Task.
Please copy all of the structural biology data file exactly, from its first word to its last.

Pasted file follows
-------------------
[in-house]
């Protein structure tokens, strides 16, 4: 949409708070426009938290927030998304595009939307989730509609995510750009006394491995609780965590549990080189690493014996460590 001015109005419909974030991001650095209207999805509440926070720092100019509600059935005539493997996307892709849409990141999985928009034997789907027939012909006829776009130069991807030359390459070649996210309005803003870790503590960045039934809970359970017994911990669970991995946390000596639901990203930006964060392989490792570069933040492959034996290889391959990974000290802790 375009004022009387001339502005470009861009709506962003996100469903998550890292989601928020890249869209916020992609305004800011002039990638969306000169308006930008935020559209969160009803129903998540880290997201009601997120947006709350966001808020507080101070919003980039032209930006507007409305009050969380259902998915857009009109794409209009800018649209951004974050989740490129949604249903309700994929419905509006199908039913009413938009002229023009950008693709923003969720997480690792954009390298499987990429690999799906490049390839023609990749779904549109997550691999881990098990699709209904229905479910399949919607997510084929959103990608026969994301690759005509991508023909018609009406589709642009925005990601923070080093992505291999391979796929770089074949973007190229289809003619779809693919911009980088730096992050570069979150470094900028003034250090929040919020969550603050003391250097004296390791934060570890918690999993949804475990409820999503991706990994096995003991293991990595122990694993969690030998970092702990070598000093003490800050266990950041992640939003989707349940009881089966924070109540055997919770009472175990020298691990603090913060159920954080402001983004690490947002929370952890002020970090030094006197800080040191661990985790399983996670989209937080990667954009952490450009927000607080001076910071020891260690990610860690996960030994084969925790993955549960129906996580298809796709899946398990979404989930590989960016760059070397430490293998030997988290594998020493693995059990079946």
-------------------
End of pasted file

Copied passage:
[in-house]
């Protein structure tokens, strides 16, 4: 949409708070426009938290927030998304595009939307989730509609995510750009006394491995609780965590549990080189690493014996460590 001015109005419909974030991001650095209207999805509440926070720092100019509600059935005539493997996307892709849409990141999985928009034997789907027939012909006829776009130069991807030359390459070649996210309005803003870790503590960045039934809970359970017994911990669970991995946390000596639901990203930006964060392989490792570069933040492959034996290889391959990974000290802790 375009004022009387001339502005470009861009709506962003996100469903998550890292989601928020890249869209916020992609305004800011002039990638969306000169308006930008935020559209969160009803129903998540880290997201009601997120947006709350966001808020507080101070919003980039032209930006507007409305009050969380259902998915857009009109794409209009800018649209951004974050989740490129949604249903309700994929419905509006199908039913009413938009002229023009950008693709923003969720997480690792954009390298499987990429690999799906490049390839023609990749779904549109997550691999881990098990699709209904229905479910399949919607997510084929959103990608026969994301690759005509991508023909018609009406589709642009925005990601923070080093992505291999391979796929770089074949973007190229289809003619779809693919911009980088730096992050570069979150470094900028003034250090929040919020969550603050003391250097004296390791934060570890918690999993949804475990409820999503991706990994096995003991293991990595122990694993969690030998970092702990070598000093003490800050266990950041992640939003989707349940009881089966924070109540055997919770009472175990020298691990603090913060159920954080402001983004690490947002929370952890002020970090030094006197800080040191661990985790399983996670989209937080990667954009952490450009927000607080001076910071020891260690990610860690996960030994084969925790993955549960129906996580298809796709899946398990979404989930590989960016760059070397430490293998030997988290594998020493693995059990079946």